An Arab guy named Haj Ibrahim Ahmad Abu el-Hawa, and an unnamed Jewish guy in a knitted yarmulke hold hands in front of the Old City walls of Jerusalem, during an event called The Big Hug, on June 24, 2013.
Hundreds of visitors walked hand in hand around the city walls, together with some locals. They stood “shoulder to shoulder, sharing our love for Jerusalem,” as their website indicates.
Here’s another sensible thing they’re saying:
“The belief in a political solution of the Middle East conflict has globally disintegrated to nothing. We need to find, as it seems, another way to achieve this. From our point of view, the only way is through our hearts. We believe that when we find peace in ourselves and when we are able to forgive, world peace will come closer.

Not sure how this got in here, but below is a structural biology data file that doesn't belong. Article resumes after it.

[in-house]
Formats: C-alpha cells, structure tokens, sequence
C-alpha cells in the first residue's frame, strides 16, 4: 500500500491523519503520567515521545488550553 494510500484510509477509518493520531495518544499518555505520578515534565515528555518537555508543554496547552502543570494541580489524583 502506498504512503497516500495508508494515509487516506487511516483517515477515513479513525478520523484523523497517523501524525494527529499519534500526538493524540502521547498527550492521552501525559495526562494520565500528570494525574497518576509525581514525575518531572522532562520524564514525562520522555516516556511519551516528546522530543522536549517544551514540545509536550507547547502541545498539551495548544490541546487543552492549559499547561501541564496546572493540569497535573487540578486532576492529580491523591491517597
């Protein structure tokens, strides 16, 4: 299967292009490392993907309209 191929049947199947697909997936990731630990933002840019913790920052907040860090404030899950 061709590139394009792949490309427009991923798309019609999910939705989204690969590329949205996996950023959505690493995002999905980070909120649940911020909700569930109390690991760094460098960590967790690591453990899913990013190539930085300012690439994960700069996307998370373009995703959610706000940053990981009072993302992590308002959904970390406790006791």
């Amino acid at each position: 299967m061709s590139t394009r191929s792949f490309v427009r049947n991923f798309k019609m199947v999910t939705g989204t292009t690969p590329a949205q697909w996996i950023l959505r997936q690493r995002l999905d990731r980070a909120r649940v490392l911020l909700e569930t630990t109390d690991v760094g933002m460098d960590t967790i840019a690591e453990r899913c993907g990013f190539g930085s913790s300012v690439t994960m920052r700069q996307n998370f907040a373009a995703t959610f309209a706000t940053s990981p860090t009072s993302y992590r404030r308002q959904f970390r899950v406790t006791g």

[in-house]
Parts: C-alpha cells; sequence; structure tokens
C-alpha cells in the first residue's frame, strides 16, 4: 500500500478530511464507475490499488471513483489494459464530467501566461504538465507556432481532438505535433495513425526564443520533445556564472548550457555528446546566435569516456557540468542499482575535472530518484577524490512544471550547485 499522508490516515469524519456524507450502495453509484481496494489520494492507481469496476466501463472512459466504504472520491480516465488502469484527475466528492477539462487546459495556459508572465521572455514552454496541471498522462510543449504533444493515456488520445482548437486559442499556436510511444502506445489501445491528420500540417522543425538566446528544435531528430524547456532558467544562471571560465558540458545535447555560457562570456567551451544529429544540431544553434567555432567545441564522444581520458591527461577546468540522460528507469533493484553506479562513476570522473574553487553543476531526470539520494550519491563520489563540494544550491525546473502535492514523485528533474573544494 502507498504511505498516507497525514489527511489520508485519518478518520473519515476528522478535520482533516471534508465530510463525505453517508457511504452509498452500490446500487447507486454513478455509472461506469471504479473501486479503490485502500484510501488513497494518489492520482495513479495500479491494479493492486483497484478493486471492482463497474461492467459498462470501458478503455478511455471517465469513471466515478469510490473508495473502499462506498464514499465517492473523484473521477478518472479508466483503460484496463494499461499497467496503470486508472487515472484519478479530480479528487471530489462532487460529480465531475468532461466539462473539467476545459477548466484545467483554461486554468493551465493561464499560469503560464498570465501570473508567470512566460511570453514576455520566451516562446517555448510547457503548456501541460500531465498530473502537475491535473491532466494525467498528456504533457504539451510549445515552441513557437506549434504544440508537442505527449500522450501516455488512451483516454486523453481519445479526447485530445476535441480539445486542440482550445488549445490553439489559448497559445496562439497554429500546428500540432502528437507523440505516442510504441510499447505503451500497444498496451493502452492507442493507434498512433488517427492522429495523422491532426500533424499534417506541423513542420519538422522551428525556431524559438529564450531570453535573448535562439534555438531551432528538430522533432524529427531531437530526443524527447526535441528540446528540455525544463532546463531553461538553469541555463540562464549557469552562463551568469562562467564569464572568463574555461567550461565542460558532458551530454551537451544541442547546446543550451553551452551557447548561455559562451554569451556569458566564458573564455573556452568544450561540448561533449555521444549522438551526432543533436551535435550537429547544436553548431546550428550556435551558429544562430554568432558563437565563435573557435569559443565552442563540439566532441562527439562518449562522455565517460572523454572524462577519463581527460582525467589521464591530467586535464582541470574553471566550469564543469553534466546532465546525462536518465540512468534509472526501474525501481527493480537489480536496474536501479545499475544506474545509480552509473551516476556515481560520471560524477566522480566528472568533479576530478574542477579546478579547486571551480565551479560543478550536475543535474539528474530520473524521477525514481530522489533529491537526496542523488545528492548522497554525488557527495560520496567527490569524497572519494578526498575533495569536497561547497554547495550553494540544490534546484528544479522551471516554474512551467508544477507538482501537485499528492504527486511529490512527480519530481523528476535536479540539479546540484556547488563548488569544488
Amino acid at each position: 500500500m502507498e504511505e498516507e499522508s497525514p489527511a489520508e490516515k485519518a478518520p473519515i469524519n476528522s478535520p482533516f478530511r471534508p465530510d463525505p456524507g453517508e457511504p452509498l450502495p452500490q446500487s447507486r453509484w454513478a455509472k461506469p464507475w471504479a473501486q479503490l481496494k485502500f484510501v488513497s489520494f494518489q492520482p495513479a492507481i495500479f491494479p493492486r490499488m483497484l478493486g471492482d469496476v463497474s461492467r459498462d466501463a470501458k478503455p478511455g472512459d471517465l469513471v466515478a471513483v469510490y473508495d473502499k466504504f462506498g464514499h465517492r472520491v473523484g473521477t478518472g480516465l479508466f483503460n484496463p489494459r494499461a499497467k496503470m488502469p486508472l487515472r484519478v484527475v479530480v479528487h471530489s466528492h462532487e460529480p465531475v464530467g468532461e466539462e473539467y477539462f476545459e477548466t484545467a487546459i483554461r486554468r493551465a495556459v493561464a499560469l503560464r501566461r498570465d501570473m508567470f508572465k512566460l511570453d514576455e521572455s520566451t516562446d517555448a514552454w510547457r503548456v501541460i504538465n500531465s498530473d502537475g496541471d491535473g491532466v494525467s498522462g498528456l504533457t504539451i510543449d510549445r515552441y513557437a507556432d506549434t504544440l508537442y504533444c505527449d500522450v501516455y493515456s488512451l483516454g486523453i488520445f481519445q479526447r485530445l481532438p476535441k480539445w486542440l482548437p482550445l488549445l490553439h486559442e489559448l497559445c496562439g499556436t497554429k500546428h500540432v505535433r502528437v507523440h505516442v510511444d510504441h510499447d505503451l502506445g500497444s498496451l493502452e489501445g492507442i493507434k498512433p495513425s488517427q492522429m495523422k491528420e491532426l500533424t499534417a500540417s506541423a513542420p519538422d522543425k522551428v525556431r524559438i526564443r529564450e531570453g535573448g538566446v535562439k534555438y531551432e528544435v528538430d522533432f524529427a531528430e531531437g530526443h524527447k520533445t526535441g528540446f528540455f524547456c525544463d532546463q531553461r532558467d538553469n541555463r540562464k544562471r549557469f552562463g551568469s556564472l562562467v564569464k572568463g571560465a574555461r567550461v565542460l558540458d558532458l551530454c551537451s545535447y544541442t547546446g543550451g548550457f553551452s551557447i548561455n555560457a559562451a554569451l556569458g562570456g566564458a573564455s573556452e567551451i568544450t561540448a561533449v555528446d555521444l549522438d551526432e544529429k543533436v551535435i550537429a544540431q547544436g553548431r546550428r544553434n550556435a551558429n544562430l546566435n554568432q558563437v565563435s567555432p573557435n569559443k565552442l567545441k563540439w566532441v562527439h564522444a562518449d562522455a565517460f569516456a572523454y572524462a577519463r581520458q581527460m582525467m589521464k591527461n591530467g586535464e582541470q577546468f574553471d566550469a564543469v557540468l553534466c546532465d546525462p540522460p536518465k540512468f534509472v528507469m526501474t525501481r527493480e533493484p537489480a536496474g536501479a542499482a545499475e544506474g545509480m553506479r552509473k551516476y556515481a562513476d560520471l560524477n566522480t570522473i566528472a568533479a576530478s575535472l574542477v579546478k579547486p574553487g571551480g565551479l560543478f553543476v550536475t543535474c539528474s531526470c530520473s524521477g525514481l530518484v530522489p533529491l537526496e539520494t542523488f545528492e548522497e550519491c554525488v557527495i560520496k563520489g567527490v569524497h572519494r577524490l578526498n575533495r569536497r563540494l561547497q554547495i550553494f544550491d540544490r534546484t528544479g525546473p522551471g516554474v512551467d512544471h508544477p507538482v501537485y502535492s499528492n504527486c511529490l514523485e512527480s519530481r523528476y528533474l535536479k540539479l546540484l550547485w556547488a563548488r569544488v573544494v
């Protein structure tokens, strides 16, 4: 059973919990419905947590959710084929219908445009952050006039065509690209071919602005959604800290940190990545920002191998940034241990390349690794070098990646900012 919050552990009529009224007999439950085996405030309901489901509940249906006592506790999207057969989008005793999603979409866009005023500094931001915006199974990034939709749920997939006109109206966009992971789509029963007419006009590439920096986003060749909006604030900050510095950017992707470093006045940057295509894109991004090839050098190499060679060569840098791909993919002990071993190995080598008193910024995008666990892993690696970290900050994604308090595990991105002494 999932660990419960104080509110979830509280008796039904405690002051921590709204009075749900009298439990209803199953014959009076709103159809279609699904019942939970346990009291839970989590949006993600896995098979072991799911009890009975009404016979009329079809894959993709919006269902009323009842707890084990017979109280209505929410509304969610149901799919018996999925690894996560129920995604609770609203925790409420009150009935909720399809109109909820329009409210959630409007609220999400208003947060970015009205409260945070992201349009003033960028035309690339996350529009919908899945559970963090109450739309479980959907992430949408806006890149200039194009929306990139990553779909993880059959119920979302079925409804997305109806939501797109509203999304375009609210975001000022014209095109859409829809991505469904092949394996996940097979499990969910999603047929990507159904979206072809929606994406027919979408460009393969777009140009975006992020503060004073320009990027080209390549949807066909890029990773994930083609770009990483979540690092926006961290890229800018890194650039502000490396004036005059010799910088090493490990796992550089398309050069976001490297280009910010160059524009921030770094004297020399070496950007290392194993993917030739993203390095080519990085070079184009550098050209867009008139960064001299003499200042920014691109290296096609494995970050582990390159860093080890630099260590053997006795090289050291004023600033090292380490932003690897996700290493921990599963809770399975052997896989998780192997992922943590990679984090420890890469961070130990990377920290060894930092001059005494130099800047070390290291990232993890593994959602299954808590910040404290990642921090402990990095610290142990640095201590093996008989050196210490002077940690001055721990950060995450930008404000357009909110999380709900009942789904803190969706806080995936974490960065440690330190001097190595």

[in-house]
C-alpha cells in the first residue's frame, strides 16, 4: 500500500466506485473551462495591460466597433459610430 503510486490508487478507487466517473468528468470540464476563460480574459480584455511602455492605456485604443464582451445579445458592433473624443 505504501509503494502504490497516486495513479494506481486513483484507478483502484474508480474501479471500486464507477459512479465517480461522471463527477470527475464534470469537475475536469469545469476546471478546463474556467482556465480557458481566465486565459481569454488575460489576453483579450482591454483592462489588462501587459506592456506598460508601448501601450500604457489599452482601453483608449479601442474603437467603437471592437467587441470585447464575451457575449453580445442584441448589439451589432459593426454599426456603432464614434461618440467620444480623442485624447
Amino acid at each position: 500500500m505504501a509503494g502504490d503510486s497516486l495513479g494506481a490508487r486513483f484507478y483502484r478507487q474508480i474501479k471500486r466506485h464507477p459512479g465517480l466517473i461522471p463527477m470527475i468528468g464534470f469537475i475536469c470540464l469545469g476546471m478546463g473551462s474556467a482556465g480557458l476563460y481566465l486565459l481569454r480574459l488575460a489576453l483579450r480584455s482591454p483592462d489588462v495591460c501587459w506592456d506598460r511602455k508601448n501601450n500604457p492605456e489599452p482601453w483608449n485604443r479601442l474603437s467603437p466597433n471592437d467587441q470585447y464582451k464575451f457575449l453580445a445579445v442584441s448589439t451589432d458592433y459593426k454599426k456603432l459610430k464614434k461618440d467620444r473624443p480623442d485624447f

“The Jerusalem Hug gives expression to this wish for change as a concrete statement. Jerusalem stands as a symbol for peace and forgiveness in the world. Let Jerusalem be a city of connection, the heart of the world where unity and peace will be a fact. This kind of change can only come from within; from the bottom of one’s own heart.”
About the Author: Yori Yanover has been a working journalist since age 17, before he enlisted and worked for Ba'Machane Nachal. Since then he has worked for Israel Shelanu, the US supplement of Yedioth, JCN18.com, USAJewish.com, Lubavitch News Service, Arutz 7 (as DJ on the high seas), and the Grand Street News. He has published Dancing and Crying, a colorful and intimate portrait of the last two years in the life of the late Lubavitch Rebbe, (in Hebrew), and two fun books in English: The Cabalist's Daughter: A Novel of Practical Messianic Redemption, and How Would God REALLY Vote.
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